Description and biology

The markhor is one of the largest members of the goat family. An average markhor has a head and body length of 55 to 70 inches (140 to 195 centimeters) and a shoulder heightof 26 to 40 inches (66 to 102 centimeters).

Its tail measures 3 to 5.5 inches (8 to 14 centimeters). The animal may weigh between 70 and 240 pounds (30 and 110 kilograms). Males are substantially larger than females.

Male markhors have unique corkscrew–shaped horns that are very thick and heavy. They also have a large beard and a long, shaggy mane at the base of their neck. If a female has a beard, which is rare, it is small. The coat of both sexes varies in length and color with the seasons. In summer, a markhor’s coat is short and reddish brown. In winter, it is long, silky, and gray.

Markhors are active during the day, grazing on grasses and herbs or browsing (feeding on the tender shoots, twigs, and leaves) on shrubs and low trees. Wolves, leopards, and snow leopards often prey on the markhor.

Males generally live by themselves, while females and young live in groups of 10 to 12. During the winter mating season, males compete with each other over the right to mate with females. After a gestation (pregnancy) period of about 155 days, a female markhor gives birth to one or two young.

Habitat and current distribution

Markhors inhabit rocky areas, open forested slopes, and meadows in the rugged mountains of central Asia. Their range extends from the western end of the Himalayas in north-western India to southern Tajikistan and Uzbekistan.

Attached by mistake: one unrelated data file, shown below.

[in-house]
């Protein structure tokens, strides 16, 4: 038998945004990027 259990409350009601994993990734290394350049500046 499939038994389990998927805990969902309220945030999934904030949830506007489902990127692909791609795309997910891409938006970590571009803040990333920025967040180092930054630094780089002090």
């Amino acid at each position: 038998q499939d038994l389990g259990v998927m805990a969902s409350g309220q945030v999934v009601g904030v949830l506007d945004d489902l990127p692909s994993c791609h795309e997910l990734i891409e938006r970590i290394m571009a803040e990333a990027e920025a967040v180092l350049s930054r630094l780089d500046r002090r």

There are three subspecies of the markhor: the Kabal markhor (Capra falconeri megaceros), the straight–horned markhor (Capra falconeri jerdoni), and the Tajik markhor (Capra falconeri heptneri).

Kabal and straight–horn markhors are found primarily in Afghanistan and Pakistan. Tajik markhors occupy southern Uzbekistan and Tajikistan. With population numbers ranging from 700 to just over 3,000, all three subspecies are in danger of extinction.

History and conservation measures

Excessive hunting, primarily for the markhor’s horns, is the main reason for the animal’s decline. As the human population increases in the markhor’s range, so does the destruction of its habitat. Trees are cut down for timber, forested land is cleared to create agricultural land, and domestic sheep and goats compete with the markhor for food.

Twenty–seven protected areas have been established in the markhor’s range. The level of safety in these areas, however, is limited by political unrest and military activity in the region. In addition, most markhor populations are very small and often isolated from each other, making conservation efforts difficult.